The thyroid does a lot.
Not only does it store and regulate hormones, but it also regulates heart rate, blood pressure, body temperature, and the rate that food is converted into energy.
It’s such a vital part of the way our bodies function that when it’s off it can really affect our lives.
However, while a relatively small number of people have been diagnosed with hypothyroidism, millions have diagnosable symptoms because their thyroid just hasn’t gotten bad enough yet to show in their bloodwork.
There are more than a dozen symptoms to look for that can drastically affect your everyday life if you don’t get it under control.
So, for those of you who are just starting to see symptoms or have already been diagnosed, let’s go over nine ways you can manage your thyroid naturally.
I’d like to start this topic by pointing out that there is a clear distinction between someone with gluten intolerance and someone who has celiac disease.
Celiac disease only affects about 1% of the population. Those who have it experience damage to their small intestine anytime they eat foods containing gluten, which can cause constant pain and is potentially life-threatening.
A larger percentage of people experience gluten sensitivity or intolerance. This sensitivity makes them have difficulty digesting, assimilating, and breaking down gluten, which is the protein found in grains.
People with gluten intolerance can also see damage to their gut lining, which can interfere with hormones, causing problems with their thyroid. This can result in difficulty with digestion, sleep, libido, and cause them to constantly feel like they have low energy.
One of the problems with gluten is that foods with gluten are processed with bromide. When we consume these foods, the bromide displaces iodine, which is an essential mineral that our thyroid uses to make hormones. The bromide essentially gets in the way and inhibits those growth hormones from being produced, which can lead to several health problems.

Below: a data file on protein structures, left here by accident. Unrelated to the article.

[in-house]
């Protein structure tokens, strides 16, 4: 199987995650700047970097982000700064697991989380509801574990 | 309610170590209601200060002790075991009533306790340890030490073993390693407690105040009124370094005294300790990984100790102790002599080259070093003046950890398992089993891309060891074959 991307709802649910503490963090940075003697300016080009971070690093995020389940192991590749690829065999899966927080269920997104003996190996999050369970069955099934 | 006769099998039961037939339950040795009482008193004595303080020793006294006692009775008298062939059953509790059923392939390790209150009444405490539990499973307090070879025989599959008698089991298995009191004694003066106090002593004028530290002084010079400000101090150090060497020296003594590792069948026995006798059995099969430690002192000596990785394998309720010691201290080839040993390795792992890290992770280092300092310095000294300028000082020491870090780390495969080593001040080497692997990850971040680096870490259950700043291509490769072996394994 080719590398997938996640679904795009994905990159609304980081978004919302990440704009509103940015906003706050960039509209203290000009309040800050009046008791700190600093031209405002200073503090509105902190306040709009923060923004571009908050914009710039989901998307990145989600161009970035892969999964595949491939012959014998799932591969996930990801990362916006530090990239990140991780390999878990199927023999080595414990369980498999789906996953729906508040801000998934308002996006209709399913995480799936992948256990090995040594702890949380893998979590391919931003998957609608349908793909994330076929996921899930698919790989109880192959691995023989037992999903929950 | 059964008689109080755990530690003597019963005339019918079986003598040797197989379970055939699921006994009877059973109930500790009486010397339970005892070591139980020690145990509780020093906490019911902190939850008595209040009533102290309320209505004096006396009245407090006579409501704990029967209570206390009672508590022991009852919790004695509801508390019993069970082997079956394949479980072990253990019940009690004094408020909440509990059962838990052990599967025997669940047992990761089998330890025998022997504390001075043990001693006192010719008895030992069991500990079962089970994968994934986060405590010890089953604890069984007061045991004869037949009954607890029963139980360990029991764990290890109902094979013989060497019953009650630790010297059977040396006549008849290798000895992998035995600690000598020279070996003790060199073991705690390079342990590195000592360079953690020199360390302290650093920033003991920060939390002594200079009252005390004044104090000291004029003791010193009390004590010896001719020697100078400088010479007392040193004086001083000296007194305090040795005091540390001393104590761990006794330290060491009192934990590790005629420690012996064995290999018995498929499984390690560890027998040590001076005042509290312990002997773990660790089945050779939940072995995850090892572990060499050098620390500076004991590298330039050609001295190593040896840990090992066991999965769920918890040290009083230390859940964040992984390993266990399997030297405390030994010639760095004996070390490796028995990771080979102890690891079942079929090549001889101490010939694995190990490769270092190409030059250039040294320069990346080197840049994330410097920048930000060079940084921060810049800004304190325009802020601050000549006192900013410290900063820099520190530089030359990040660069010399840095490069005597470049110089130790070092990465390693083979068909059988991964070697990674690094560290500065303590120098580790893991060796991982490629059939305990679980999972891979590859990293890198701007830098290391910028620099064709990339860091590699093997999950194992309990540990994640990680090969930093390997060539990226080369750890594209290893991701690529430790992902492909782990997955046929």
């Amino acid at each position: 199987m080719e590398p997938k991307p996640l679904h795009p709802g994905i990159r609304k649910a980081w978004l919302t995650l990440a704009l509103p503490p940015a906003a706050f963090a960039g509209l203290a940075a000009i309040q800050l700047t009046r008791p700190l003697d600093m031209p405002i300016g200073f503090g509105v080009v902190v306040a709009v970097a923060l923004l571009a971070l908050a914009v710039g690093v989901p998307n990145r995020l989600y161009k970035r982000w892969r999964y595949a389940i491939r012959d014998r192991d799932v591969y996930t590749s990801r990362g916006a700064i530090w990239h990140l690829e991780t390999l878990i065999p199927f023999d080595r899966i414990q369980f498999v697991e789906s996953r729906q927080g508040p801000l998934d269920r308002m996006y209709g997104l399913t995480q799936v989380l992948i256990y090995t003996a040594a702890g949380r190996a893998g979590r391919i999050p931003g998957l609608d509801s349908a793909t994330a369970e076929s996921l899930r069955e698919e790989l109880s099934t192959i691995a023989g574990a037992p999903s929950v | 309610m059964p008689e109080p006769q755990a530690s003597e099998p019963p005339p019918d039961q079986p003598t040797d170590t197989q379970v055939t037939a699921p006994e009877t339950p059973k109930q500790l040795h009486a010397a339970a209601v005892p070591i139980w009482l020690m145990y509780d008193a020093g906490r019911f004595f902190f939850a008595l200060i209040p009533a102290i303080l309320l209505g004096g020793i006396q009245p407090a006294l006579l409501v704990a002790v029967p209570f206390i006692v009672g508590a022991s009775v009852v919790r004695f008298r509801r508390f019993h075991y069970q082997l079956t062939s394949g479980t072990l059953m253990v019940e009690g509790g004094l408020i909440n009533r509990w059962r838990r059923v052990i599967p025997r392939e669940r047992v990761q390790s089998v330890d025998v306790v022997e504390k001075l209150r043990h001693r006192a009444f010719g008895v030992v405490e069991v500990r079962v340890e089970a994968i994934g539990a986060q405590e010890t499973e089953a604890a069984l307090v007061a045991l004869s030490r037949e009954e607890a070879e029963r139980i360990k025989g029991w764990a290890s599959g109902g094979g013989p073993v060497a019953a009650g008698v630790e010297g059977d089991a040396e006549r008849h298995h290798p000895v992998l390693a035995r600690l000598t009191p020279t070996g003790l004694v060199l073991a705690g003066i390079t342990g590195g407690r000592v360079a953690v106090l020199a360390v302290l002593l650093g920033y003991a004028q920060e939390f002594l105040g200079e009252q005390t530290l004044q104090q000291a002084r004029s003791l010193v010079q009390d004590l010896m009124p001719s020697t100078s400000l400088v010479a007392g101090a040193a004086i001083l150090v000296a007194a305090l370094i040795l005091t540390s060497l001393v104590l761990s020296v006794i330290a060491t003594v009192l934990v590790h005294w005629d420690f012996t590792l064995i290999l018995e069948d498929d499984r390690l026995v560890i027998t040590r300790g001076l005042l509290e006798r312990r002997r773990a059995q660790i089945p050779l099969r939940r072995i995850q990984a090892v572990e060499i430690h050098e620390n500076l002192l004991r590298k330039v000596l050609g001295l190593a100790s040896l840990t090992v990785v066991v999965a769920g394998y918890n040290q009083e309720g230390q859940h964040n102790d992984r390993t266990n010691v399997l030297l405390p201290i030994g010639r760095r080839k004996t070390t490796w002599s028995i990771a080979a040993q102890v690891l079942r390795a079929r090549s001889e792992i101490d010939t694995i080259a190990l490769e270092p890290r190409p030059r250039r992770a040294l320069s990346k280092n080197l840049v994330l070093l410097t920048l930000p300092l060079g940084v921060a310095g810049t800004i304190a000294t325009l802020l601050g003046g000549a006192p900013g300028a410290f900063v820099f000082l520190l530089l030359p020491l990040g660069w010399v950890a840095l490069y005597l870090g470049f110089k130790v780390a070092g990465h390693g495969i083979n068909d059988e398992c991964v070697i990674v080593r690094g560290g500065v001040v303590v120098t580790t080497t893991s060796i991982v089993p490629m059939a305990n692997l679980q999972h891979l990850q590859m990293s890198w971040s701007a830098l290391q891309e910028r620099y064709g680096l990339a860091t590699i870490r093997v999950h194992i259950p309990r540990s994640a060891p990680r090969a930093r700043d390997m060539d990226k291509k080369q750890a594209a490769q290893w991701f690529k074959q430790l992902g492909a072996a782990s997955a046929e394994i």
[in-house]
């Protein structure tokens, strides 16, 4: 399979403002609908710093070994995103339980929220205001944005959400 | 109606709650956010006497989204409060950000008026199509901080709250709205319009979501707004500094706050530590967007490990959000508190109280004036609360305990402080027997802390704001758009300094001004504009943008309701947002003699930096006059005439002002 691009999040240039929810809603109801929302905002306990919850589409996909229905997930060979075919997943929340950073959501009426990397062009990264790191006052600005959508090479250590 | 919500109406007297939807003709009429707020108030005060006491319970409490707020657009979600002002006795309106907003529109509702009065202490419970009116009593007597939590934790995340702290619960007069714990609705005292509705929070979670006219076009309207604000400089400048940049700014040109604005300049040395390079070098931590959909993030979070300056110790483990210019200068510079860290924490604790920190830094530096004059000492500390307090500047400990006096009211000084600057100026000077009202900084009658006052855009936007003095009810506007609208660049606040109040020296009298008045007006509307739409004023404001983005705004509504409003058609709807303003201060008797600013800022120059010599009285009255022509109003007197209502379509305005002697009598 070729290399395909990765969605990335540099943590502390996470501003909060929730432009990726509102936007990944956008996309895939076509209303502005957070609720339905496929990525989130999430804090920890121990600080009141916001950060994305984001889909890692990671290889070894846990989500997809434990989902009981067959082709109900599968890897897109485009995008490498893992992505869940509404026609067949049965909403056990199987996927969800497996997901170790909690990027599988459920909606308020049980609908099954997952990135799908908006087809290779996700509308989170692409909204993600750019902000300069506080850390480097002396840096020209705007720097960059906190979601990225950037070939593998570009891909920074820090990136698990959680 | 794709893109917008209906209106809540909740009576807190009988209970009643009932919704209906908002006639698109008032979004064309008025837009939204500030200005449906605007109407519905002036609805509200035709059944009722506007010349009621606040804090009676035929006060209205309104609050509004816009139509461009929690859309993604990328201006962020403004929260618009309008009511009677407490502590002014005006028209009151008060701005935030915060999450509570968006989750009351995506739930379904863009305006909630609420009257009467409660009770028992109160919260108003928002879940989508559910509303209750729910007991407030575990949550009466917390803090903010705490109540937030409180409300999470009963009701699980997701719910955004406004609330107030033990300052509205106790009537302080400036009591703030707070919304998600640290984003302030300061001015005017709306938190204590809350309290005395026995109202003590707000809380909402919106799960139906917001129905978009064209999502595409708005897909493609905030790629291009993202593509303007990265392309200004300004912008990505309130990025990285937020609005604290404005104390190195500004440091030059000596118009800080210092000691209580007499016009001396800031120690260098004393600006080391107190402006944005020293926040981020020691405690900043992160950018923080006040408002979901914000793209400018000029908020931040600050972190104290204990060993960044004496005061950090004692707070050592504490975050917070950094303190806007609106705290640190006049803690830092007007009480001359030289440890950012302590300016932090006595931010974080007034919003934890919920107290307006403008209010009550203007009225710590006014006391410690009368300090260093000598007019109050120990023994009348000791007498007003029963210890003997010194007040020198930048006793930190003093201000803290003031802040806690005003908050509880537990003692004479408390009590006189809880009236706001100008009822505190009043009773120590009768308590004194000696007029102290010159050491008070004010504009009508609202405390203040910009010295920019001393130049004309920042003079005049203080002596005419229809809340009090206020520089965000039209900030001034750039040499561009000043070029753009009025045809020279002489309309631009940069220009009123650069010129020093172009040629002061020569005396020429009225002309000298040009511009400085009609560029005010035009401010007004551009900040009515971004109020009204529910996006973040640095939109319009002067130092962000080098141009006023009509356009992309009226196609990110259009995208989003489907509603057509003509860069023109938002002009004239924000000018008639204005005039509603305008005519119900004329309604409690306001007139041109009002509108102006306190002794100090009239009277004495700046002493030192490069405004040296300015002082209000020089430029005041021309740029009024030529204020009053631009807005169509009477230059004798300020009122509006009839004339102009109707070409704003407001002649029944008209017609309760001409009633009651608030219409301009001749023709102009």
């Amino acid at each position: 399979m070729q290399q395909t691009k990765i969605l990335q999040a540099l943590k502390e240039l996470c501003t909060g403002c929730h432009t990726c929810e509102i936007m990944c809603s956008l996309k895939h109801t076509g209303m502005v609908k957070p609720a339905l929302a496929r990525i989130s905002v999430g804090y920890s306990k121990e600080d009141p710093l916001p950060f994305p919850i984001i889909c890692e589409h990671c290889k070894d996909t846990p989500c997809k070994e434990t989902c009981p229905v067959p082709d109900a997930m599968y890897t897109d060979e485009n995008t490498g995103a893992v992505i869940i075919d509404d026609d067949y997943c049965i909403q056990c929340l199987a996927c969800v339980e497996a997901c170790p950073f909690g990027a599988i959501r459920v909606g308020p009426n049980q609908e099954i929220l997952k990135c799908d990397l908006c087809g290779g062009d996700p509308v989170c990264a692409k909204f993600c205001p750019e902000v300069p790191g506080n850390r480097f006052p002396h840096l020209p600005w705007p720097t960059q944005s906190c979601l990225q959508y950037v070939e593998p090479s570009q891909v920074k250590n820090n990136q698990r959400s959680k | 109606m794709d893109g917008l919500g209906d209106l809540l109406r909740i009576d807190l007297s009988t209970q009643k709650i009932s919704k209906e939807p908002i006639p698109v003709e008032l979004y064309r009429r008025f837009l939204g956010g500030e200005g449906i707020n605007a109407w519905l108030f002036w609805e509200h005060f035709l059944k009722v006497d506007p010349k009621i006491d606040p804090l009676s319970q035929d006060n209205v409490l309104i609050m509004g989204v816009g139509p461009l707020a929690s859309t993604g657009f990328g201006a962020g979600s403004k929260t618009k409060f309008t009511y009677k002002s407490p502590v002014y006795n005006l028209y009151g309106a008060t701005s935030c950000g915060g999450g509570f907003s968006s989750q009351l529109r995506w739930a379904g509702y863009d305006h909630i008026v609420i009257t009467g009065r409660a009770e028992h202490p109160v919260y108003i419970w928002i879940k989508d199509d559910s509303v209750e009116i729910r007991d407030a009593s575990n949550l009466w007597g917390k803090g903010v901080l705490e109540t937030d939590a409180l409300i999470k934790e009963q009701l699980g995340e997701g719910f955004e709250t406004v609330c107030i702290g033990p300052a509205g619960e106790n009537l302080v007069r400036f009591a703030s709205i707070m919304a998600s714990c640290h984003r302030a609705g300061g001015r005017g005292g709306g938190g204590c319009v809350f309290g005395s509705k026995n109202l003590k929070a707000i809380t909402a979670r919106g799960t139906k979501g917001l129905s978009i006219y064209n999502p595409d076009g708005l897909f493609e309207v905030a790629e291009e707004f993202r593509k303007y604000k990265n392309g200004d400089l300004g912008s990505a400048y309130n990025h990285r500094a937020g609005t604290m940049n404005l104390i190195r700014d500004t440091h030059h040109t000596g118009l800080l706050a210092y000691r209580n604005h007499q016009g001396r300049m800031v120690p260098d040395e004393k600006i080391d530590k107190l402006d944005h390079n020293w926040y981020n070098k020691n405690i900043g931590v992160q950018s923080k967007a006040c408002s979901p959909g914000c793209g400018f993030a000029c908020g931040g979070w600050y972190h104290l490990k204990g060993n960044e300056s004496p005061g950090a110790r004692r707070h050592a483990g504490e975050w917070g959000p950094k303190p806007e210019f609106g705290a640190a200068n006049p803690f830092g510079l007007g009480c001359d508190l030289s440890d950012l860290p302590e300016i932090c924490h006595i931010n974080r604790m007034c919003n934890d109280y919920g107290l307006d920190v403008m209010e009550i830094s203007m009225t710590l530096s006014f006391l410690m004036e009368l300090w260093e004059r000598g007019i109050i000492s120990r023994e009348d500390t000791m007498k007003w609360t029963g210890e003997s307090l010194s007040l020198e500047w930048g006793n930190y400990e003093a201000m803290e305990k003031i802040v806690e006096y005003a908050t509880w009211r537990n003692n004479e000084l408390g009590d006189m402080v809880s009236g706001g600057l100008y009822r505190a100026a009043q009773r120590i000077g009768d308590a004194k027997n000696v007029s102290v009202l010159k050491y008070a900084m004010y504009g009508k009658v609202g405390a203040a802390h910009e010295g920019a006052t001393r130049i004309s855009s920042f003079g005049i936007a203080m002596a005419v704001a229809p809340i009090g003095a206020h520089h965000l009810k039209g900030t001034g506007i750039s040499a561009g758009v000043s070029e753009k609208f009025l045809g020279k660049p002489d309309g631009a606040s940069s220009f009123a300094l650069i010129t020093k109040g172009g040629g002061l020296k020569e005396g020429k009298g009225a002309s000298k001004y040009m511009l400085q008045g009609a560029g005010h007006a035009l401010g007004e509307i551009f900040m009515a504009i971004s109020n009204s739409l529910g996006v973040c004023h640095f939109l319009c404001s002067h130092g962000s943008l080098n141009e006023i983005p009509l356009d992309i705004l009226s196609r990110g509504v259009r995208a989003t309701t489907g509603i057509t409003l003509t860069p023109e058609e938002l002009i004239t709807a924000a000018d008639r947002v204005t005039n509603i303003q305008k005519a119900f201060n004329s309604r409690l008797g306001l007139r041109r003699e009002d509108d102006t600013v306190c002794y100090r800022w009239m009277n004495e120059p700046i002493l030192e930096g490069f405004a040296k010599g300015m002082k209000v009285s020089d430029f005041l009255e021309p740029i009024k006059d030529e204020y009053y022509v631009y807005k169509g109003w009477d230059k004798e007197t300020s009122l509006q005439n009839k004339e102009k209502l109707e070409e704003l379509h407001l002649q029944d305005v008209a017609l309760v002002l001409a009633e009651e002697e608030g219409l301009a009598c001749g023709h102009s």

Choosing a gluten-free diet can prevent or resolve these issues, and there are a few great diets to choose from.
Paleo, or the Paleolithic diet, is another amazing diet that I’ve put many patients on for the last 20 years and actually use myself. We used to call this the hunter and gatherer diet before we had the term paleo. The long and short of it is that you cut out bread, pasta, pastries, and cereal and focus on eating proteins, vegetables, healthy fats, nuts and seeds, and staying away from all those refined carbohydrates.
I’ve detailed it all out in my book, Quantum Paleo, which you can find on Amazon Kindle, which will lead you through a 21-day plan and can give you weight loss results.
But whatever diet you choose, you will feel a big difference by cutting out gluten as staying away from those refined carbohydrates will reduce inflammation, and make your body work better.
Limit Your Sugar Intake
Pretty much everyone loves sweets or did at some point in their life. Sugar is almost like a drug, that you can get hooked on and crave. But as much as we all love sugar, it can have a lot of negative effects on the body.
One problem with sugar is that it causes inflammation and can break down your immune system.
When you’re not producing enough thyroid hormones, your body can’t break down sugars or carbohydrates, and your body will struggle to balance your blood sugar. This can cause you to feel fatigued, experience weight gain, and cause any number of metabolic issues. So, if you want your body to operate at optimal levels and help your thyroid function properly, make sure to reduce your sugar intake.
Eat Iodine Rich Foods
While I mentioned earlier how gluten can inhibit your thyroid’s ability to produce, there are ways to help it do better. One of those ways is by consuming iodine-rich foods.
Iodine is one of the essential minerals that promote thyroid hormone production, and a lot of us don’t get enough of it.
Some great sources of iodine-rich foods are seafood including seaweed, nori, shrimp, and oysters, as well as dairy products like yogurt and cheese. Alternatively, if you have a thyroid deficiency, some foods you should avoid eating too much of include kale, soy, and foods with gluten like bread, pasta, pastries, and cereal.
Take a Good Probiotic
The ecosystem in your gut plays a vital part in your overall health, and definitely affects your thyroid.
The bacteria, which is produced naturally in your gut, plays a central role in regulating your thyroid hormones. It’s so important to the process because your gut is one of the main places that your body converts the T4 (thyroxine) produced by your thyroid into T3 (triiodothyronine).
Both of these hormones are essential to our bodies’ health and wellbeing, helping with our metabolism, bowel function, mental health, skin and hair health, and much more. However, the thyroid itself doesn’t produce enough T4, so our body needs places to convert it into T3, and the gut is one of those places.
Without good gut bacteria, those thyroid hormones won’t absorb into your gastrointestinal system as well, and your health will decline.